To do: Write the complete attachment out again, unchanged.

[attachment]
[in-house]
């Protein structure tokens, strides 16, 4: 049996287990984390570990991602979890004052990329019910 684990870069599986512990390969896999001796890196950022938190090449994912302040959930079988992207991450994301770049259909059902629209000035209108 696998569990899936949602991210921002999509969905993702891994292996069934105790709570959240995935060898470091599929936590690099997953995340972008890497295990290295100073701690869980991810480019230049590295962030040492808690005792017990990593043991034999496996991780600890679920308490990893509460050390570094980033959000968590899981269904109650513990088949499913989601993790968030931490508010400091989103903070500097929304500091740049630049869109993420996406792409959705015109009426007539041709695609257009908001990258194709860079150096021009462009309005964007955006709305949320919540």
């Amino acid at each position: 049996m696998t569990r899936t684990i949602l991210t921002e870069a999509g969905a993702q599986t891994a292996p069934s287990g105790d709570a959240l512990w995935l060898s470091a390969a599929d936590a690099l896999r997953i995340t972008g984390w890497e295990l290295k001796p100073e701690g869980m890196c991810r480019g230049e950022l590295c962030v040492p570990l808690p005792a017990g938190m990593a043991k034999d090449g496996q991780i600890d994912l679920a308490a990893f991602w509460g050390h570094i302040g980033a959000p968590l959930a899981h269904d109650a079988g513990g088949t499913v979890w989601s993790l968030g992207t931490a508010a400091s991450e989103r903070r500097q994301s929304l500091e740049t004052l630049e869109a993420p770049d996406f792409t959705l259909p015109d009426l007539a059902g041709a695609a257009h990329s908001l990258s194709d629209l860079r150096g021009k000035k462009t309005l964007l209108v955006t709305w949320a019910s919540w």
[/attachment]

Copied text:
[in-house]
């Protein structure tokens, strides 16, 4: 049996287990984390570990991602979890004052990329019910 684990870069599986512990390969896999001796890196950022938190090449994912302040959930079988992207991450994301770049259909059902629209000035209108 696998569990899936949602991210921002999509969905993702891994292996069934105790709570959240995935060898470091599929936590690099997953995340972008890497295990290295100073701690869980991810480019230049590295962030040492808690005792017990990593043991034999496996991780600890679920308490990893509460050390570094980033959000968590899981269904109650513990088949499913989601993790968030931490508010400091989103903070500097929304500091740049630049869109993420996406792409959705015109009426007539041709695609257009908001990258194709860079150096021009462009309005964007955006709305949320919540």
């Amino acid at each position: 049996m696998t569990r899936t684990i949602l991210t921002e870069a999509g969905a993702q599986t891994a292996p069934s287990g105790d709570a959240l512990w995935l060898s470091a390969a599929d936590a690099l896999r997953i995340t972008g984390w890497e295990l290295k001796p100073e701690g869980m890196c991810r480019g230049e950022l590295c962030v040492p570990l808690p005792a017990g938190m990593a043991k034999d090449g496996q991780i600890d994912l679920a308490a990893f991602w509460g050390h570094i302040g980033a959000p968590l959930a899981h269904d109650a079988g513990g088949t499913v979890w989601s993790l968030g992207t931490a508010a400091s991450e989103r903070r500097q994301s929304l500091e740049t004052l630049e869109a993420p770049d996406f792409t959705l259909p015109d009426l007539a059902g041709a695609a257009h990329s908001l990258s194709d629209l860079r150096g021009k000035k462009t309005l964007l209108v955006t709305w949320a019910s919540w």